Female Genital Mutilation of any type is a violation of the human rights of girls and women, including: the right to non-discrimination on the grounds of sex; the right to life when the procedure results in death; the right to freedom from torture or cruel, inhuman or degrading treatment or punishment; and the rights of the child. Female Genital Mutilation is also a violation of a person’s right to the highest attainable standard of health, as it damages healthy genital tissue and can lead to severe consequences for girls’ and women’s physical and mental health. It is on the basis of these human rights violations that many countries have now passed legal sanctions against Female Genital Mutilation. Communities practising Female Genital Mutilation generally consider the practice as an important part of their cultural tradition and social requirements, and also part of their religious duty. In migrant populations, these perceptions often remain valid, especially when relocating to a society where women have more freedom of choice, including in their sexuality. While the right to participate in cultural life and to freedom of religion are protected by international law, the law also stipulates that freedom to practise one’s traditions and beliefs may not supersede the protection of fundamental rights and freedoms of people. Therefore, the right to practise religious beliefs and social and cultural traditions cannot be evoked to justify Female Genital Mutilation.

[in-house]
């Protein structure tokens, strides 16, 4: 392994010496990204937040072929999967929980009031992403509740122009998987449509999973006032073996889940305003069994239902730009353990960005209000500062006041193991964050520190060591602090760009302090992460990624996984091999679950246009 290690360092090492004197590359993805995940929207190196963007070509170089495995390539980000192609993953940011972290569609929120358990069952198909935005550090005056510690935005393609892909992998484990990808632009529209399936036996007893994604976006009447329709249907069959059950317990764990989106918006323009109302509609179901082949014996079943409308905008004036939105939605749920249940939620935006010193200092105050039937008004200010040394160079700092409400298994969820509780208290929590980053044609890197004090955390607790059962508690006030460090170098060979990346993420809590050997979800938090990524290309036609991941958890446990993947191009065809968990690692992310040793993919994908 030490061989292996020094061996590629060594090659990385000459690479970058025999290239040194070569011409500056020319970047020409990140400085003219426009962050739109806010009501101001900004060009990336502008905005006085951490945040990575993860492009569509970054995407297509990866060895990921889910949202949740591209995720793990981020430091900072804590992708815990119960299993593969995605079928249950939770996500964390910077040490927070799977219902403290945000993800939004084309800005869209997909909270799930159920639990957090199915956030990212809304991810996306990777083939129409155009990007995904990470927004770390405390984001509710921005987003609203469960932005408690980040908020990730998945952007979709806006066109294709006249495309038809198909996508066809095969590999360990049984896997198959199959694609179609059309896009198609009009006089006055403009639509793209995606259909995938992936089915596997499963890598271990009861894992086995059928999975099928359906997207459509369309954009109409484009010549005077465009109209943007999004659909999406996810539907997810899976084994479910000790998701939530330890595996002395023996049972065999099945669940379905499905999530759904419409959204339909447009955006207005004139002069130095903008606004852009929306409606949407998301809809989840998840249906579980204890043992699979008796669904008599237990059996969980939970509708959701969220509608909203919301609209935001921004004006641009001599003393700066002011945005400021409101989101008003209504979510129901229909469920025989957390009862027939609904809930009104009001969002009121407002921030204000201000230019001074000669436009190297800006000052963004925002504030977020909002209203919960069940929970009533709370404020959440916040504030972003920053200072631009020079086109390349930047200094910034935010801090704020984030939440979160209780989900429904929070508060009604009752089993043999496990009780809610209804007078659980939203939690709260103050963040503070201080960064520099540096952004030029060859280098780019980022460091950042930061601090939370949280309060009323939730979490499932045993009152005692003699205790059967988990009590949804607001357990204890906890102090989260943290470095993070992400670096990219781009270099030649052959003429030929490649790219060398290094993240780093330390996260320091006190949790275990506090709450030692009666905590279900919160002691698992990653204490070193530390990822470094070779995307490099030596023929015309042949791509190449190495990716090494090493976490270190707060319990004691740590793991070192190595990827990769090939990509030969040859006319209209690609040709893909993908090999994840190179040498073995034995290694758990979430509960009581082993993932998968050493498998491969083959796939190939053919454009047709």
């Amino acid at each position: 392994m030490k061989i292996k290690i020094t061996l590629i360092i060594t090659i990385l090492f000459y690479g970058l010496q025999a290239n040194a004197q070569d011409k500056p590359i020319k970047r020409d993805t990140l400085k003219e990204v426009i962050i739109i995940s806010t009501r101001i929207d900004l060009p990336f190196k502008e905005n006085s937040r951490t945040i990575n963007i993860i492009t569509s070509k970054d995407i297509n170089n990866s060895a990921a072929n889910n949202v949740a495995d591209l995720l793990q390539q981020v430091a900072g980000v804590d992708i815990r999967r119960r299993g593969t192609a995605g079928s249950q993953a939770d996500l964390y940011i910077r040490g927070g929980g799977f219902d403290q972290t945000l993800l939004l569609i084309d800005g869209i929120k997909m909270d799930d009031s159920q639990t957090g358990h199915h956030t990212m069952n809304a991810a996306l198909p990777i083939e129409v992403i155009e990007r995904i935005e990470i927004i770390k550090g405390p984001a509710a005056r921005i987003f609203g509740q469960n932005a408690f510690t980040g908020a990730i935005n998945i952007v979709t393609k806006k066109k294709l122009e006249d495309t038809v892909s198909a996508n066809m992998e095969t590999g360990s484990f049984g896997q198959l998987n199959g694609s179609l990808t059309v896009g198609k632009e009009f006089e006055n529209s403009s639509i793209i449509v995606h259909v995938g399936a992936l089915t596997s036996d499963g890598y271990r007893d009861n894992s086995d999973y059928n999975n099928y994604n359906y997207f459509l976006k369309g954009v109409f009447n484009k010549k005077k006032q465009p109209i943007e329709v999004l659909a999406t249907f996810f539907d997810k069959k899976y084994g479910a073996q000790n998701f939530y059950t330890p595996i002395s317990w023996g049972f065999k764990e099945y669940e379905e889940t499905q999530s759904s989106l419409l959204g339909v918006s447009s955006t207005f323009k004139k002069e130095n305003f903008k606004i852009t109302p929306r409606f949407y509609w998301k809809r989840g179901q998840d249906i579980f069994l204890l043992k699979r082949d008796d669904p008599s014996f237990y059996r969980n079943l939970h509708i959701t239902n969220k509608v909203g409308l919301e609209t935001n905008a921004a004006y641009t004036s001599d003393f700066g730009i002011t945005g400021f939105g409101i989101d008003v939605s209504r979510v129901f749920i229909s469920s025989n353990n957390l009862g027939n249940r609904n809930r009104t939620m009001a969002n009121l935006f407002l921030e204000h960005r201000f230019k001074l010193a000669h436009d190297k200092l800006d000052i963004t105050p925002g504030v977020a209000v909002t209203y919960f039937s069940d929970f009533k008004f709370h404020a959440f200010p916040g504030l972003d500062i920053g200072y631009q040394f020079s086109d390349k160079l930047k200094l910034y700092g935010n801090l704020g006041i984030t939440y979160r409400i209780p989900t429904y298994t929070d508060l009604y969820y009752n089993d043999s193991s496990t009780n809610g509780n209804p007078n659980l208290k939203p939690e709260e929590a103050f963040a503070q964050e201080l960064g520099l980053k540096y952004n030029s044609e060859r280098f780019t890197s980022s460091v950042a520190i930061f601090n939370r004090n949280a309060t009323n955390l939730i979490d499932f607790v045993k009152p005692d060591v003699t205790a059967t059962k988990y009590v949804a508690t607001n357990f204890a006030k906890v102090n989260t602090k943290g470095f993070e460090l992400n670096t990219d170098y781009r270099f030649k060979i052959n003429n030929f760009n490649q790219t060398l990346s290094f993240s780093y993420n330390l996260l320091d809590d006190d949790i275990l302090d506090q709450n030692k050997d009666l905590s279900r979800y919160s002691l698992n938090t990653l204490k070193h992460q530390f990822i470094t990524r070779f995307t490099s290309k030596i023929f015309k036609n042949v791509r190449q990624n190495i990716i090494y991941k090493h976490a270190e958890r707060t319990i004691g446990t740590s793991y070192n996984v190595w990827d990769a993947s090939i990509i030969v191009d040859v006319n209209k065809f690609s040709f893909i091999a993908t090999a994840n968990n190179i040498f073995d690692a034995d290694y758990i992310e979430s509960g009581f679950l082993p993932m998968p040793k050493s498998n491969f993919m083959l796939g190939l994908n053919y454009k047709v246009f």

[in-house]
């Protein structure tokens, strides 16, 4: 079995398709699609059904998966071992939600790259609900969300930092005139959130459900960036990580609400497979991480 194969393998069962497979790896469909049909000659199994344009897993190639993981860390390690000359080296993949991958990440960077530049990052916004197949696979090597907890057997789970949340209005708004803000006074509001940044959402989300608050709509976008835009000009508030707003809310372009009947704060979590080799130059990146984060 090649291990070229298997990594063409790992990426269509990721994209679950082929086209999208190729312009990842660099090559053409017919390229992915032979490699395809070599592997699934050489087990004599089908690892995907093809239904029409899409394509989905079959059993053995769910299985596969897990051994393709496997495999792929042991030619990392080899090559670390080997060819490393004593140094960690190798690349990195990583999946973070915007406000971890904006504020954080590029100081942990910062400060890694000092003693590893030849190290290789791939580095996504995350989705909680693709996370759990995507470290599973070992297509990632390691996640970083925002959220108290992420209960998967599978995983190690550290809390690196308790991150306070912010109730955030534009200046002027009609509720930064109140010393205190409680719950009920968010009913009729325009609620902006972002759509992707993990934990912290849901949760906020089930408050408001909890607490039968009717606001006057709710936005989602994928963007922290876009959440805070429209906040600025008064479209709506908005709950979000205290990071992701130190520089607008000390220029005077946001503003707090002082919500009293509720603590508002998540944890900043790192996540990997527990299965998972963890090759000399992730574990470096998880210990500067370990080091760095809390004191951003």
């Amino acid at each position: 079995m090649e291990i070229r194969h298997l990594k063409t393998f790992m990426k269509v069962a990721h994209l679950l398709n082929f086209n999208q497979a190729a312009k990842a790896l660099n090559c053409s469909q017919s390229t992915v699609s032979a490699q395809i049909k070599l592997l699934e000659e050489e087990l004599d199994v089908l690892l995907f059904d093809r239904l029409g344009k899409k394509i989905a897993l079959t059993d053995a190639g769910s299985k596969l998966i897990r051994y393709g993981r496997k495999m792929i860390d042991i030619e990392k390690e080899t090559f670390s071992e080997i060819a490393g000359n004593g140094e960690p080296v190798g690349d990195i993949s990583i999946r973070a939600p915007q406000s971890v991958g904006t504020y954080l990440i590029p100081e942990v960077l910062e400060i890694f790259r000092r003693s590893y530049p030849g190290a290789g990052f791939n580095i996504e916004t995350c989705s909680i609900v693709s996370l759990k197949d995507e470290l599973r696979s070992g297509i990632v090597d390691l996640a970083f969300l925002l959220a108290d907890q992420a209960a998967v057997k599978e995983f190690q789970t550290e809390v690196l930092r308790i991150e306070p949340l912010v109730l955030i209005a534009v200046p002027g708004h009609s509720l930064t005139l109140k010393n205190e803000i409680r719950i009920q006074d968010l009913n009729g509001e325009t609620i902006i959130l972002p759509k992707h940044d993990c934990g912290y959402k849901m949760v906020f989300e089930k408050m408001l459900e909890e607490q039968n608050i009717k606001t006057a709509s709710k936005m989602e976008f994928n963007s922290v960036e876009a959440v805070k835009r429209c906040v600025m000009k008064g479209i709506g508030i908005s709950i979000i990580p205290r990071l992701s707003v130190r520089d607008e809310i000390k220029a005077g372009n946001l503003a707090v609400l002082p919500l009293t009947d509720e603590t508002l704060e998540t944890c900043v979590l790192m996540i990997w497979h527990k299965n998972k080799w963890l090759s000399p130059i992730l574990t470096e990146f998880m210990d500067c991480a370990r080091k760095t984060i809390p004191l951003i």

While there are a number of values which could be extrapolated to denounce female genital mutilation, it is perhaps more useful to examine the domains of the human person and see how they apply to this situation. There are five domains, the physical, the social, the emotional, the intellectual and the spiritual domains. These domains display the integration of human values in our lives, particularly, where integrity (unity of thought, word and deed) is practised.
The physical domain provides the ground for physical health and healthfulness. The social domain is evidenced in gender security, self integrity, self image self representation through clothing, speech, and social interaction. The emotional domain compasses feelings and thoughts about gender and roles, mental health, cellular memory and the body as the vehicle of emotions. It is also the realm of love, comprising intimacy, passion and commitment. The intellectual domain is the magnifying glass of human identity, the human journey with its rights of the child, rights of the woman, and is expressed as integrity of thoughts, words and actions. The spiritual domain is actually a domain of action. In the spiritual domain, the body is gifted in order to do service. This may be service to self, service to others in the form of service in the family, in the home, in the community – to the poor and needy.